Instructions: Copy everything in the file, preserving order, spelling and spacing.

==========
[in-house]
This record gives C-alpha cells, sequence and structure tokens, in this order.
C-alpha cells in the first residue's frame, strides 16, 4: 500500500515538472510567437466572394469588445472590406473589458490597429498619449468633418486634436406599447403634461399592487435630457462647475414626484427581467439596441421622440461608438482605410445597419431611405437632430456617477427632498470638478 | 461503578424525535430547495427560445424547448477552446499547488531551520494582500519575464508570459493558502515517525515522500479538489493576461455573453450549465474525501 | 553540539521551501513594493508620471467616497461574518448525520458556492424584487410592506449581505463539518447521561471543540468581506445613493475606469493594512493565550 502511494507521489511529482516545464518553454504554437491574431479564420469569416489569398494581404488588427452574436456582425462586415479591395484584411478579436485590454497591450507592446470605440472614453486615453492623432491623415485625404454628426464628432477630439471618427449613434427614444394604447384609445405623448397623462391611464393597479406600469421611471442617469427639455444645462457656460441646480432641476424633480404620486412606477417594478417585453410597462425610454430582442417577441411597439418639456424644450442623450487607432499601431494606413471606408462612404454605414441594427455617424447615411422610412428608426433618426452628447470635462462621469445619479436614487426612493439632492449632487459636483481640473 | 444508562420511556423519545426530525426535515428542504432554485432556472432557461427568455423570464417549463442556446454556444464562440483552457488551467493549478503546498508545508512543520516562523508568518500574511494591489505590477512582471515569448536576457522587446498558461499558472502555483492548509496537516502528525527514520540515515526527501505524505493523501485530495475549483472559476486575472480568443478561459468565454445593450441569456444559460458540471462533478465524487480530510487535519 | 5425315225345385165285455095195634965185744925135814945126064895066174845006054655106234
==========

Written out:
[in-house]
This record gives C-alpha cells, sequence and structure tokens, in this order.
C-alpha cells in the first residue's frame, strides 16, 4: 500500500515538472510567437466572394469588445472590406473589458490597429498619449468633418486634436406599447403634461399592487435630457462647475414626484427581467439596441421622440461608438482605410445597419431611405437632430456617477427632498470638478 | 461503578424525535430547495427560445424547448477552446499547488531551520494582500519575464508570459493558502515517525515522500479538489493576461455573453450549465474525501 | 553540539521551501513594493508620471467616497461574518448525520458556492424584487410592506449581505463539518447521561471543540468581506445613493475606469493594512493565550 502511494507521489511529482516545464518553454504554437491574431479564420469569416489569398494581404488588427452574436456582425462586415479591395484584411478579436485590454497591450507592446470605440472614453486615453492623432491623415485625404454628426464628432477630439471618427449613434427614444394604447384609445405623448397623462391611464393597479406600469421611471442617469427639455444645462457656460441646480432641476424633480404620486412606477417594478417585453410597462425610454430582442417577441411597439418639456424644450442623450487607432499601431494606413471606408462612404454605414441594427455617424447615411422610412428608426433618426452628447470635462462621469445619479436614487426612493439632492449632487459636483481640473 | 444508562420511556423519545426530525426535515428542504432554485432556472432557461427568455423570464417549463442556446454556444464562440483552457488551467493549478503546498508545508512543520516562523508568518500574511494591489505590477512582471515569448536576457522587446498558461499558472502555483492548509496537516502528525527514520540515515526527501505524505493523501485530495475549483472559476486575472480568443478561459468565454445593450441569456444559460458540471462533478465524487480530510487535519 | 5425315225345385165285455095195634965185744925135814945126064895066174845006054655106234